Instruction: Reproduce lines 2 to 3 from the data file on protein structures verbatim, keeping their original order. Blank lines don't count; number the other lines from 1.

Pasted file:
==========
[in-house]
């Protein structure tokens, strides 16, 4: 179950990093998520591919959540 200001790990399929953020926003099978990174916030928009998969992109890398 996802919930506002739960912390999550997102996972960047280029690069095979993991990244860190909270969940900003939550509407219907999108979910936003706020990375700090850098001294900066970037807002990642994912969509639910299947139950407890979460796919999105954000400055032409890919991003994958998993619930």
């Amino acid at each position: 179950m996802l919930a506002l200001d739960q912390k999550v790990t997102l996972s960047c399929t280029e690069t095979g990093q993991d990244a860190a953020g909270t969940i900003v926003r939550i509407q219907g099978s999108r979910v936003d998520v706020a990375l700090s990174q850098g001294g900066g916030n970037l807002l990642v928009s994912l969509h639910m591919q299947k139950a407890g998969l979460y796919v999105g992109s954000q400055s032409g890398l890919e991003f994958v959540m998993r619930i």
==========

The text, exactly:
């Protein structure tokens, strides 16, 4: 179950990093998520591919959540 200001790990399929953020926003099978990174916030928009998969992109890398 996802919930506002739960912390999550997102996972960047280029690069095979993991990244860190909270969940900003939550509407219907999108979910936003706020990375700090850098001294900066970037807002990642994912969509639910299947139950407890979460796919999105954000400055032409890919991003994958998993619930």
């Amino acid at each position: 179950m996802l919930a506002l200001d739960q912390k999550v790990t997102l996972s960047c399929t280029e690069t095979g990093q993991d990244a860190a953020g909270t969940i900003v926003r939550i509407q219907g099978s999108r979910v936003d998520v706020a990375l700090s990174q850098g001294g900066g916030n970037l807002l990642v928009s994912l969509h639910m591919q299947k139950a407890g998969l979460y796919v999105g992109s954000q400055s032409g890398l890919e991003f994958v959540m998993r619930i």